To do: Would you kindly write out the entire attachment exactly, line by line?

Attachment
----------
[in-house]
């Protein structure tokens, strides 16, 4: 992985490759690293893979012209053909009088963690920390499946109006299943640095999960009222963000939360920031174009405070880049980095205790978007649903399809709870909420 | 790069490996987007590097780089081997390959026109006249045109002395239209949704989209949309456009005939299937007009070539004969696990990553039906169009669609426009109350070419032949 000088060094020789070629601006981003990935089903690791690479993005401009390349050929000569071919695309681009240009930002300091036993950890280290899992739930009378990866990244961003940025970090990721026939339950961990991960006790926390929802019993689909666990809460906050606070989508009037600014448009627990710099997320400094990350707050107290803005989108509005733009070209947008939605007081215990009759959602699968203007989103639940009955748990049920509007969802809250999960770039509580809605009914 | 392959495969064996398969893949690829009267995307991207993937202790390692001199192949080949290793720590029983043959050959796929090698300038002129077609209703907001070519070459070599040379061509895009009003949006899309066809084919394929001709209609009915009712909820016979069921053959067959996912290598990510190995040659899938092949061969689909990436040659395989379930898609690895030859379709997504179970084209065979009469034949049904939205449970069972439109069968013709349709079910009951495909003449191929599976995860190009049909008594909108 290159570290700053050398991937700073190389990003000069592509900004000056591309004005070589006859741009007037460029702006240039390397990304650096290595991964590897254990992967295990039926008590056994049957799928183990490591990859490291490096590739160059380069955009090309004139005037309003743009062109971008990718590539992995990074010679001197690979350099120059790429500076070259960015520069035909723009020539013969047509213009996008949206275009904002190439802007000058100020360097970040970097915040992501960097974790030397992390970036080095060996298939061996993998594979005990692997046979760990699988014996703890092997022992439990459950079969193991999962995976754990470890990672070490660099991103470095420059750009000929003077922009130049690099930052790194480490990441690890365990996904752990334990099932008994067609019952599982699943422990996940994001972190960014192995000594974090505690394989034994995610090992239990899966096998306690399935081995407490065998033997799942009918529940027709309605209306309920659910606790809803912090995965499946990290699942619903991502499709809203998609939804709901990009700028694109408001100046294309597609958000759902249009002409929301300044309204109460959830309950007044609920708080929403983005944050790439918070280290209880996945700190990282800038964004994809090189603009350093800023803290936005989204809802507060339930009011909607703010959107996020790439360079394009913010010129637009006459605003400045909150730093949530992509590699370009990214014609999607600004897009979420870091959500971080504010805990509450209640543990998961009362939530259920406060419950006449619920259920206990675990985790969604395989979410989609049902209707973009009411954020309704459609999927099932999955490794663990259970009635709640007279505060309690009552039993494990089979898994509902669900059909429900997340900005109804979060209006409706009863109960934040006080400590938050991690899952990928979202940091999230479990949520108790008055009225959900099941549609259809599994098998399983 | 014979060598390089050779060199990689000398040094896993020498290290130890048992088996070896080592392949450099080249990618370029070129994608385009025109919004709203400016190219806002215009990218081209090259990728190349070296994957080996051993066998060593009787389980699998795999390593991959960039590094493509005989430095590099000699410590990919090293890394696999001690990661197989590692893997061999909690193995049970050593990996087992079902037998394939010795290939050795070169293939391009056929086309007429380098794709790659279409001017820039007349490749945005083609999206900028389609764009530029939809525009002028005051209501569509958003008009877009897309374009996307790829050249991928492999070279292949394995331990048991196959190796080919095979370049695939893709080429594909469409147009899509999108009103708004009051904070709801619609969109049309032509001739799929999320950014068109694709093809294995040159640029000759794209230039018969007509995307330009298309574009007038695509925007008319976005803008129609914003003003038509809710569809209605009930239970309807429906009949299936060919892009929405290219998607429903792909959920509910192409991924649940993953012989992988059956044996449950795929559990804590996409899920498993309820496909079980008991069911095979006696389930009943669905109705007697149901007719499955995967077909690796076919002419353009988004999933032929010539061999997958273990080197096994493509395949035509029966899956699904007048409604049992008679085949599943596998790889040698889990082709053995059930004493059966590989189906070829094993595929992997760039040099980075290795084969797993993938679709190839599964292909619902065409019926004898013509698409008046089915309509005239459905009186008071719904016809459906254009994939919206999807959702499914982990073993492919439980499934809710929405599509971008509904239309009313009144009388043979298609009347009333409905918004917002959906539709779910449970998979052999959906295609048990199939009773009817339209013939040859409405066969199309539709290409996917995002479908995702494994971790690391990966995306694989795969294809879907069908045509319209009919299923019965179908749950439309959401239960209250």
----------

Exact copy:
[in-house]
């Protein structure tokens, strides 16, 4: 992985490759690293893979012209053909009088963690920390499946109006299943640095999960009222963000939360920031174009405070880049980095205790978007649903399809709870909420 | 790069490996987007590097780089081997390959026109006249045109002395239209949704989209949309456009005939299937007009070539004969696990990553039906169009669609426009109350070419032949 000088060094020789070629601006981003990935089903690791690479993005401009390349050929000569071919695309681009240009930002300091036993950890280290899992739930009378990866990244961003940025970090990721026939339950961990991960006790926390929802019993689909666990809460906050606070989508009037600014448009627990710099997320400094990350707050107290803005989108509005733009070209947008939605007081215990009759959602699968203007989103639940009955748990049920509007969802809250999960770039509580809605009914 | 392959495969064996398969893949690829009267995307991207993937202790390692001199192949080949290793720590029983043959050959796929090698300038002129077609209703907001070519070459070599040379061509895009009003949006899309066809084919394929001709209609009915009712909820016979069921053959067959996912290598990510190995040659899938092949061969689909990436040659395989379930898609690895030859379709997504179970084209065979009469034949049904939205449970069972439109069968013709349709079910009951495909003449191929599976995860190009049909008594909108 290159570290700053050398991937700073190389990003000069592509900004000056591309004005070589006859741009007037460029702006240039390397990304650096290595991964590897254990992967295990039926008590056994049957799928183990490591990859490291490096590739160059380069955009090309004139005037309003743009062109971008990718590539992995990074010679001197690979350099120059790429500076070259960015520069035909723009020539013969047509213009996008949206275009904002190439802007000058100020360097970040970097915040992501960097974790030397992390970036080095060996298939061996993998594979005990692997046979760990699988014996703890092997022992439990459950079969193991999962995976754990470890990672070490660099991103470095420059750009000929003077922009130049690099930052790194480490990441690890365990996904752990334990099932008994067609019952599982699943422990996940994001972190960014192995000594974090505690394989034994995610090992239990899966096998306690399935081995407490065998033997799942009918529940027709309605209306309920659910606790809803912090995965499946990290699942619903991502499709809203998609939804709901990009700028694109408001100046294309597609958000759902249009002409929301300044309204109460959830309950007044609920708080929403983005944050790439918070280290209880996945700190990282800038964004994809090189603009350093800023803290936005989204809802507060339930009011909607703010959107996020790439360079394009913010010129637009006459605003400045909150730093949530992509590699370009990214014609999607600004897009979420870091959500971080504010805990509450209640543990998961009362939530259920406060419950006449619920259920206990675990985790969604395989979410989609049902209707973009009411954020309704459609999927099932999955490794663990259970009635709640007279505060309690009552039993494990089979898994509902669900059909429900997340900005109804979060209006409706009863109960934040006080400590938050991690899952990928979202940091999230479990949520108790008055009225959900099941549609259809599994098998399983 | 014979060598390089050779060199990689000398040094896993020498290290130890048992088996070896080592392949450099080249990618370029070129994608385009025109919004709203400016190219806002215009990218081209090259990728190349070296994957080996051993066998060593009787389980699998795999390593991959960039590094493509005989430095590099000699410590990919090293890394696999001690990661197989590692893997061999909690193995049970050593990996087992079902037998394939010795290939050795070169293939391009056929086309007429380098794709790659279409001017820039007349490749945005083609999206900028389609764009530029939809525009002028005051209501569509958003008009877009897309374009996307790829050249991928492999070279292949394995331990048991196959190796080919095979370049695939893709080429594909469409147009899509999108009103708004009051904070709801619609969109049309032509001739799929999320950014068109694709093809294995040159640029000759794209230039018969007509995307330009298309574009007038695509925007008319976005803008129609914003003003038509809710569809209605009930239970309807429906009949299936060919892009929405290219998607429903792909959920509910192409991924649940993953012989992988059956044996449950795929559990804590996409899920498993309820496909079980008991069911095979006696389930009943669905109705007697149901007719499955995967077909690796076919002419353009988004999933032929010539061999997958273990080197096994493509395949035509029966899956699904007048409604049992008679085949599943596998790889040698889990082709053995059930004493059966590989189906070829094993595929992997760039040099980075290795084969797993993938679709190839599964292909619902065409019926004898013509698409008046089915309509005239459905009186008071719904016809459906254009994939919206999807959702499914982990073993492919439980499934809710929405599509971008509904239309009313009144009388043979298609009347009333409905918004917002959906539709779910449970998979052999959906295609048990199939009773009817339209013939040859409405066969199309539709290409996917995002479908995702494994971790690391990966995306694989795969294809879907069908045509319209009919299923019965179908749950439309959401239960209250």